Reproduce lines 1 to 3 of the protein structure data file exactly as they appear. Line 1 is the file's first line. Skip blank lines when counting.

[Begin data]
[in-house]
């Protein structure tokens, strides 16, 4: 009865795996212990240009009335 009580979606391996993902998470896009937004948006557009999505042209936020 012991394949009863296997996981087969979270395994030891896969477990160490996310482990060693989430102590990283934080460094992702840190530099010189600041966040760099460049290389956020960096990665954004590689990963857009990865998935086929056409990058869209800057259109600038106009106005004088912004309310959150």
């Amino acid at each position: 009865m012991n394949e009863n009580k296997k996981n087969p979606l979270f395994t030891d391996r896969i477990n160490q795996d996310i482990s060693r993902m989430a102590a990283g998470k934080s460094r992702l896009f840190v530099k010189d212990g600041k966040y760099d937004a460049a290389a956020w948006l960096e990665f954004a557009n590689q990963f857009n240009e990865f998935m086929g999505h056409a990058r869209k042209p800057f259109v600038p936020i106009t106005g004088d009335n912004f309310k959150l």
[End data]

[in-house]
């Protein structure tokens, strides 16, 4: 009865795996212990240009009335 009580979606391996993902998470896009937004948006557009999505042209936020 012991394949009863296997996981087969979270395994030891896969477990160490996310482990060693989430102590990283934080460094992702840190530099010189600041966040760099460049290389956020960096990665954004590689990963857009990865998935086929056409990058869209800057259109600038106009106005004088912004309310959150």
């Amino acid at each position: 009865m012991n394949e009863n009580k296997k996981n087969p979606l979270f395994t030891d391996r896969i477990n160490q795996d996310i482990s060693r993902m989430a102590a990283g998470k934080s460094r992702l896009f840190v530099k010189d212990g600041k966040y760099d937004a460049a290389a956020w948006l960096e990665f954004a557009n590689q990963f857009n240009e990865f998935m086929g999505h056409a990058r869209k042209p800057f259109v600038p936020i106009t106005g004088d009335n912004f309310k959150l």